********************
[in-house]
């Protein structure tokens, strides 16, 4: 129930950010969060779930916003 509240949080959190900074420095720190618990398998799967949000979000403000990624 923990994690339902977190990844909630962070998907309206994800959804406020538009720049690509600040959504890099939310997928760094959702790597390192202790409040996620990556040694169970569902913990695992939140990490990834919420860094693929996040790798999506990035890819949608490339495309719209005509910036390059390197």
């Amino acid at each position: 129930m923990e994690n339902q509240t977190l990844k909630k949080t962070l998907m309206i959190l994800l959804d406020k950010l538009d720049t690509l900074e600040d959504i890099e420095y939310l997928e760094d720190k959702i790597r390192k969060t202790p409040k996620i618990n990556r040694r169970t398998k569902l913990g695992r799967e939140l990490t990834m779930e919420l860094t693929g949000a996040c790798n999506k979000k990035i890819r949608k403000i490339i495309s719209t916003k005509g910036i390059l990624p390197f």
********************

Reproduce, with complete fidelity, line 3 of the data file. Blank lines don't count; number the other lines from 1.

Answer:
């Amino acid at each position: 129930m923990e994690n339902q509240t977190l990844k909630k949080t962070l998907m309206i959190l994800l959804d406020k950010l538009d720049t690509l900074e600040d959504i890099e420095y939310l997928e760094d720190k959702i790597r390192k969060t202790p409040k996620i618990n990556r040694r169970t398998k569902l913990g695992r799967e939140l990490t990834m779930e919420l860094t693929g949000a996040c790798n999506k979000k990035i890819r949608k403000i490339i495309s719209t916003k005509g910036i390059l990624p390197f």